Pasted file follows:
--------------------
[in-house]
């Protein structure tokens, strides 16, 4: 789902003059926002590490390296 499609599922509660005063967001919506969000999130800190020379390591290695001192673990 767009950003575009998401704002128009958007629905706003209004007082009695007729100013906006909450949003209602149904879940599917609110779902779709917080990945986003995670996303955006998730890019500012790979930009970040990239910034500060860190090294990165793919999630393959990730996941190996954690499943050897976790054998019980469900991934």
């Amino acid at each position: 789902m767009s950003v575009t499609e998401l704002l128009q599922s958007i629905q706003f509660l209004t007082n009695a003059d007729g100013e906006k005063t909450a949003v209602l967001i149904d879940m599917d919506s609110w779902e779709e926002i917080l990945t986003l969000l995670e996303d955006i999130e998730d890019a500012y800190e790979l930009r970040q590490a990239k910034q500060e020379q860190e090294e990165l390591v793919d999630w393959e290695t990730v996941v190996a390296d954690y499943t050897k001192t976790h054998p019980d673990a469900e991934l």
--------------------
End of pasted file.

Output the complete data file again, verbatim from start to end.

[in-house]
């Protein structure tokens, strides 16, 4: 789902003059926002590490390296 499609599922509660005063967001919506969000999130800190020379390591290695001192673990 767009950003575009998401704002128009958007629905706003209004007082009695007729100013906006909450949003209602149904879940599917609110779902779709917080990945986003995670996303955006998730890019500012790979930009970040990239910034500060860190090294990165793919999630393959990730996941190996954690499943050897976790054998019980469900991934």
């Amino acid at each position: 789902m767009s950003v575009t499609e998401l704002l128009q599922s958007i629905q706003f509660l209004t007082n009695a003059d007729g100013e906006k005063t909450a949003v209602l967001i149904d879940m599917d919506s609110w779902e779709e926002i917080l990945t986003l969000l995670e996303d955006i999130e998730d890019a500012y800190e790979l930009r970040q590490a990239k910034q500060e020379q860190e090294e990165l390591v793919d999630w393959e290695t990730v996941v190996a390296d954690y499943t050897k001192t976790h054998p019980d673990a469900e991934l």